Recovering from Typhoon Haiyan will be a huge challenge, writes William Dennis.
The Philippines faces a herculean rebuilding task in the worst-affected parts of the Visayas islands following the devastation caused by Super Typhoon Haiyan on 8 November.
Haiyan damaged or destroyed 1.14 million houses, with Cebu, Samar, Albay and Leyte provinces hardest hit. Cebu City is the second largest in the Philippines. Nearly 6,000 people are known to have perished, with up to 2,000 still missing. More than four million are displaced.
The Ministry of Finance in Manila puts damage and losses at an estimated US$15bn.
Socio-economic Planning Secretary Arsenio Balisacan said assessing actual damage and losses will take time. 'Our priority is to ensure lost ground is regained; implementation of social and economic development projects in the affected areas need to be accelerated,' he said.
The National Economic and Development Authority is spearheading a recovery and construction plan that involves building critical infrastructure such as roads, bridges, houses, hospitals, telecommunications lines, power plants, and water supply and distribution systems.
What is surprising is that the authorities are unable to say when work will start or how long it will take for the affected regions to get back on their feet. Lack of funds is a core issue here. The government has approved 40'billion pesos ($952,000), a fraction of what is needed.
Lack of insurance cover in most affected areas is certain to delay rehabilitation. Those whose businesses were destroyed either did not understand the need for insurance or did not want to pay the premium.
What is important is that there should be accountability and transparency in the use of money from foreign countries.
The only construction the Filipino government has started a month after the disaster is bunkhouses for victims in Samar, Leyte and Eastern Samar.
With agriculture and fishing the main livelihoods in these regions, thousands have been made jobless. Economically, the typhoon has also ruined Cebu's chances of expanding for outsourcing operations. The second city's bright prospects have now dwindled to just a glimmer of hope.
Despite the scale of damage and losses, Balisacan believes that 2013 fourth quarter Gross Domestic Product (GDP) could slow by only 0.3-0.8 percentage points. He says he is confident that GDP for 2013 will grow between 6.7-7 per cent after a first half growth of 7.6 per cent.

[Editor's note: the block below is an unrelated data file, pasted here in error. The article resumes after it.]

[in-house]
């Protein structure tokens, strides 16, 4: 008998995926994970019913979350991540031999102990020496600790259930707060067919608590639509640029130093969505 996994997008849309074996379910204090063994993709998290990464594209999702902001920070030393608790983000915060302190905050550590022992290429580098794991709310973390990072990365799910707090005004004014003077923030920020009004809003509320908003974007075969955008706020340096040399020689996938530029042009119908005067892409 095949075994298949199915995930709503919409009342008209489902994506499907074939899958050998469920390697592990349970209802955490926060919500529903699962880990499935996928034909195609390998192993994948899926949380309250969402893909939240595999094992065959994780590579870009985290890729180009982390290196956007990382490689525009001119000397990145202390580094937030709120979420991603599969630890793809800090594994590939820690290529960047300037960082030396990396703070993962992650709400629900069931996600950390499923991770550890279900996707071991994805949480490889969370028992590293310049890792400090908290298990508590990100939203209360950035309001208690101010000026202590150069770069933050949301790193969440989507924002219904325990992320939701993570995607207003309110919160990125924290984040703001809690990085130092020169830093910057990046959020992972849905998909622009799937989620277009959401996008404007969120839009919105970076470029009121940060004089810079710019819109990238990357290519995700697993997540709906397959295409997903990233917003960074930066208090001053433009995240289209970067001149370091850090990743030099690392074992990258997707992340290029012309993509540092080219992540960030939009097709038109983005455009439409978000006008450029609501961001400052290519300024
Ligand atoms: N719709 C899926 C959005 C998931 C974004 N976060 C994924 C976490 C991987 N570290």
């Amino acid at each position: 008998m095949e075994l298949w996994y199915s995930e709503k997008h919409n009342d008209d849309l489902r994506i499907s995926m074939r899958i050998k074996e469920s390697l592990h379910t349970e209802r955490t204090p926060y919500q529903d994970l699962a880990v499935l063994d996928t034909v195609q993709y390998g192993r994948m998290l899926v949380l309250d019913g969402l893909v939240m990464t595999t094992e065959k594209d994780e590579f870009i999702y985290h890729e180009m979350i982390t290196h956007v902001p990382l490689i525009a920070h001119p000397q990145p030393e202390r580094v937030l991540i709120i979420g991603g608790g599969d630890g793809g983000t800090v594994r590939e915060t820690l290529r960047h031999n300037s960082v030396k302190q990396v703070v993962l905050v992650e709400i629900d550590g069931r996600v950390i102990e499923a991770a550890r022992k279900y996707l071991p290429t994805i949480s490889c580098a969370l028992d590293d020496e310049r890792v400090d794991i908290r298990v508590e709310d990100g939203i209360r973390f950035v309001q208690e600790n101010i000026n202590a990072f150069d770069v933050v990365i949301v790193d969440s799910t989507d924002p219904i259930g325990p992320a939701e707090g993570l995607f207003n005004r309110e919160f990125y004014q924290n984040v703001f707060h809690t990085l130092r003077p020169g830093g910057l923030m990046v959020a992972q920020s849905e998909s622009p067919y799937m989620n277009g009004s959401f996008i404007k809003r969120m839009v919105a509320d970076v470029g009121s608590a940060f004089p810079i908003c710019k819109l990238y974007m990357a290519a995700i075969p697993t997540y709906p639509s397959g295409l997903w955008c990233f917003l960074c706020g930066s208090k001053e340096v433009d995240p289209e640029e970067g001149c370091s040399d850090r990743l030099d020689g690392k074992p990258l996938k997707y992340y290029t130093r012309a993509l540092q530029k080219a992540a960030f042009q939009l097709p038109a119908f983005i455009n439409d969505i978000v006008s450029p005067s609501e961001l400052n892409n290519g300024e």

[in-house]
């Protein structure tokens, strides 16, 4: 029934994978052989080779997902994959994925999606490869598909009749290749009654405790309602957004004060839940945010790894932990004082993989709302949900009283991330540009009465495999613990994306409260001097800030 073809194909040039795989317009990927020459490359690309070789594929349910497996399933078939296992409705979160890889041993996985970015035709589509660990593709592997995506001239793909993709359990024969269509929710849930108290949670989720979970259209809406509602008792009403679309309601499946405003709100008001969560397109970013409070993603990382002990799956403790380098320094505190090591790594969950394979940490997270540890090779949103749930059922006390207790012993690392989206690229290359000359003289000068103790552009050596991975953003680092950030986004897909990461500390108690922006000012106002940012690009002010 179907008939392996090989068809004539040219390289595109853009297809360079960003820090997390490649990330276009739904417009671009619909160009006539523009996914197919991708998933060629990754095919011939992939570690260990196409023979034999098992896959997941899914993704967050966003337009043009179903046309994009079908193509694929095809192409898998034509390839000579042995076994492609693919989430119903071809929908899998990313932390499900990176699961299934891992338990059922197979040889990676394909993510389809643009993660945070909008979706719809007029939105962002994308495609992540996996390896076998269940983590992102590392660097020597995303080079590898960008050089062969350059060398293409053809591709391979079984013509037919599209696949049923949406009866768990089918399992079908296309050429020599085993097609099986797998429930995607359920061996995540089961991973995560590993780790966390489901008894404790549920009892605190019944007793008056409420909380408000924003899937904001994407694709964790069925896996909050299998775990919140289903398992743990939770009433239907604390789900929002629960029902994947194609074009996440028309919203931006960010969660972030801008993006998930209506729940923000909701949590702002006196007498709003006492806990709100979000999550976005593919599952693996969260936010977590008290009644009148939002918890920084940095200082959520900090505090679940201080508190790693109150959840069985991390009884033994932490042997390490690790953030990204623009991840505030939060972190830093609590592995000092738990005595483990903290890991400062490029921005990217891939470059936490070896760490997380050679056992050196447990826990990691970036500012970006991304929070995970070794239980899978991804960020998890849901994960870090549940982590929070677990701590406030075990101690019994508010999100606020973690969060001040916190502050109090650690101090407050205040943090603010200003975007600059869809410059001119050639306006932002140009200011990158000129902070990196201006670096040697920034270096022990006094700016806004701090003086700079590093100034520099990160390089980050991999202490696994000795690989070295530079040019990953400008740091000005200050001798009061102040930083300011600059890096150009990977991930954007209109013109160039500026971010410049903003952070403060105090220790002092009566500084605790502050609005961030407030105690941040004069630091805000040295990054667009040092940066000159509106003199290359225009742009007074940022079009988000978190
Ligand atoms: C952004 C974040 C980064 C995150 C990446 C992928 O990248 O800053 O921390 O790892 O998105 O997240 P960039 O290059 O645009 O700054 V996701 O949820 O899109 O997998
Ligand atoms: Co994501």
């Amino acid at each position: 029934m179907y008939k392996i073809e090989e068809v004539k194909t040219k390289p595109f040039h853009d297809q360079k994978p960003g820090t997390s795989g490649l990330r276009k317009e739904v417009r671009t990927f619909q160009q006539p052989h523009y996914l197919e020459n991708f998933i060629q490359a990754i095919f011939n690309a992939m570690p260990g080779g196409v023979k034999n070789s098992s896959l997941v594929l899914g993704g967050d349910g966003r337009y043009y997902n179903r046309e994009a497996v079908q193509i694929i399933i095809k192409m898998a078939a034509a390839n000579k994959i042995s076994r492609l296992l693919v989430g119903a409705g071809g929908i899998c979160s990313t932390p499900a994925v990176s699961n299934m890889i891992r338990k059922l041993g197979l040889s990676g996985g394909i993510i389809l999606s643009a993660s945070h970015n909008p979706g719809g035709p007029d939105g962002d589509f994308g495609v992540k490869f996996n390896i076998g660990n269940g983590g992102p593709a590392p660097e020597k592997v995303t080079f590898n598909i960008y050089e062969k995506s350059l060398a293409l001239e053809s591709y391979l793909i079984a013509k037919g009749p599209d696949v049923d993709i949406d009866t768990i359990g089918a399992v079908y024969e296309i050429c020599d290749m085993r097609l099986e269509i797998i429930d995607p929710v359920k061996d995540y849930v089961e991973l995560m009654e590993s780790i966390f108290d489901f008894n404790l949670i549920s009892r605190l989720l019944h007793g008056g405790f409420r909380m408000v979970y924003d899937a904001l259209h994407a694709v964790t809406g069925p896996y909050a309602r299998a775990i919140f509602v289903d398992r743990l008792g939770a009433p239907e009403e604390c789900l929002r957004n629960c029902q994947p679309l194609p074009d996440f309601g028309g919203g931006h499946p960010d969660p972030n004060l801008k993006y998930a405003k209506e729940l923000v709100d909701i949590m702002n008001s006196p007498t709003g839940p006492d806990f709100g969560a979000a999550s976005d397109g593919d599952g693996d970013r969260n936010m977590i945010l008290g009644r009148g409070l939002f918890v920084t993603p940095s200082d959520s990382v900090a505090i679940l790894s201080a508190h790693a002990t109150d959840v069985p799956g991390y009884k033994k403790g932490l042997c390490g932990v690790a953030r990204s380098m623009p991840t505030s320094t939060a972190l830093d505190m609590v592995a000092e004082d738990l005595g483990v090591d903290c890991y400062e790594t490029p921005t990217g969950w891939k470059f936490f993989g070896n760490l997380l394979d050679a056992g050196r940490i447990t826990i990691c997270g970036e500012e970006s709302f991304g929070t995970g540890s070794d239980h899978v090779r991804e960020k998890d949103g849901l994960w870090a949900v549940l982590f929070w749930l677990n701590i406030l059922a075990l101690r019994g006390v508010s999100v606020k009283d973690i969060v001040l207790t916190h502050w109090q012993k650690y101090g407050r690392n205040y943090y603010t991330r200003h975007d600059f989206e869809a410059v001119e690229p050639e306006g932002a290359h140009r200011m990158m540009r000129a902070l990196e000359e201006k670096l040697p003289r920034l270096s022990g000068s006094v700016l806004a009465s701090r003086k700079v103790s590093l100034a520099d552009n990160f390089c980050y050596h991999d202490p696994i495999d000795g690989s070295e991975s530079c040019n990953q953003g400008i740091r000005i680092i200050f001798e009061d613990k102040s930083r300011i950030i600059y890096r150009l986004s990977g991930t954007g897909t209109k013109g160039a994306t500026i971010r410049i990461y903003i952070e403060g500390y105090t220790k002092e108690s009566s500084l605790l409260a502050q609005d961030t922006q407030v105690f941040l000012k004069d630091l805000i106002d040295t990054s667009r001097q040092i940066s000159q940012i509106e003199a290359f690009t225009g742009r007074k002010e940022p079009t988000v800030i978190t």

Leyte, which bore the brunt of Haiyan, was lashed by 313km/h winds and 7m-high waves that destroyed Daniel Z Romualdez Airport in Tacloban, the provincial capital. There were no aircraft at DZRA when Haiyan struck, but the control tower, instrument landing system and passenger terminal were badly damaged, paralysing commercial operations, and hampering military relief flights. DZRA was the gateway to eastern Visayas from Manila and Cebu.
As a precautionary measure, the authorities closed nine other airports for six days. With domestic flights scaled down, the five domestic carriers, Philippine Airlines, AirAsia Philippines, Cebu Pacific, Zest Air and Philippine Express estimate a combined loss of $33m on the affected routes for 2013.
According to the director general of the Civil Aviation Authority of the Philippines, William Hotchkiss, there is no indication when DZRA will resume operations, if ever.
CAAP needs $50m to cover the reconstruction of the control tower, terminal building and communications equipment. Restoring the terminal and the runway are added costs. But rebuilding the airport is not a priority of the government.
The disaster has brought to light some poor government procurement practices. For example, it was discovered that $416,000 worth of medicine procured by the Department of Health in Manila and held by several hospitals expired in 2012.
A copy of the Commission on Audit's report made available to E&T blamed overstocking and purchase of drugs near expiry. The report also stated that 1,583 packs of medicine DOH supplied to a certain hospital in April and October 2009 had expired in 2007.
Health undersecretary Ted Herbosa claimed that he had no knowledge of the issue, saying: 'I have yet to receive the report.'
Some aspects of life are returning to normal. The three mobile telecommunications providers have restored 85 per cent of services in the Visayas. Smart Communications, Digitel Mobile Philippines and Globe Telecom said the full spectrum of services will be restored by the end of December.
At this crucial time, external funding will be required for reconstruction of infrastructure. It does not help that some foreign companies are struggling to get back long overdue refunds.
As an incentive to foreign investors, equipment imported for business is not subject to VAT, but the amount has to paid and then claimed back. Henry Schumacher, external executive vice president for European Chamber of Commerce of the Philippines, said the government needs to provide guidance on how to get VAT refunds.
Takashi Ishigami, president of the Japanese Chamber of Commerce and Industry of the Philippines, stressed that the VAT refund system must be resolved once and for all for investors to get back their dues.